Hebrews 6:19 [Amplified Bible]                  

 With deepest gratitude for all that I have learned:

That God is so good. As far as I am concerned,

 My heart remains fixed; I continue to seek your face,

Striving to please you, to be faithful to the end.

Despite life’s trials, I press on to reach this place:

No longer a bondslave but esteemed as a friend.

In this time between Passover and Pentecost

We look up, as the fullness of time shall reveal

The King of Glory, before whom all souls shall kneel,

The Kinsman Redeemer sent to redeem the lost.

Watching, waiting, in my heart I have prepared room,

Assured by the promise of the faithful bridegroom.

Looking to see far beyond my limited scope,

I am steadfast– my soul remains anchored in hope. 

Closing Comments:

Music has become an important part of my life. Even as a child, I was fascinated with music, especially song lyrics which seemed so easy to memorize. In the poem “Song Since” I express my love for music from an early age. Some lyrics I did not fully appreciate until later in life, as this stanza reveals:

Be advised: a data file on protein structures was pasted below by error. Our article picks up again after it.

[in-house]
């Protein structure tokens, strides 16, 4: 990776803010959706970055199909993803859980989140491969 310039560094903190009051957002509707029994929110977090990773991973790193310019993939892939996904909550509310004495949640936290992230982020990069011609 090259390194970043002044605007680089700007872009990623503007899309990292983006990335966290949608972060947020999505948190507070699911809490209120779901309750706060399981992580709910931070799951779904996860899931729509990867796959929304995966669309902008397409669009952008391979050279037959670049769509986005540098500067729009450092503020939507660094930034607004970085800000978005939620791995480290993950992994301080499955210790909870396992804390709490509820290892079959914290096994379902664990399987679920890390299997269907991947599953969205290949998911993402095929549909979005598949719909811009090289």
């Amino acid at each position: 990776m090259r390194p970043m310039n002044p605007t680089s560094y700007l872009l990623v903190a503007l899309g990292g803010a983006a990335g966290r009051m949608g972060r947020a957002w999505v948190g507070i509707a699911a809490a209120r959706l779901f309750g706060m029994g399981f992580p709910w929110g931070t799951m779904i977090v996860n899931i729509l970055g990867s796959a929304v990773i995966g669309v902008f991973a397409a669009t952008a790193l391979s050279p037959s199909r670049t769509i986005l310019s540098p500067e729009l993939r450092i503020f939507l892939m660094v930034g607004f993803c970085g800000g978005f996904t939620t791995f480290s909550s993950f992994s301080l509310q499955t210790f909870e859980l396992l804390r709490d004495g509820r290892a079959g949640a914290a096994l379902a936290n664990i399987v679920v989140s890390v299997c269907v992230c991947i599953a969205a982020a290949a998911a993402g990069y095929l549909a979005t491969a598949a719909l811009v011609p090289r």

Some of my songs I sang before I knew

Any of the reasons to cherish them,

Of simple black people, humble and who

Drank in renewed strength from their vintage hymn.

 As a child I have fond memories of singing in the Junior Choir, where I recall “leading” my first song at the age of eight or nine. Actually I did not “sing,” but I narrated the verses while the choir sang the lyrics to “On Christ, the Solid Rock,” a “vintage hymn,” which resounds with “hope”:

My hope is built on nothing less                                                                                                                                                                                                                                                             Than Jesus’ blood and righteousness;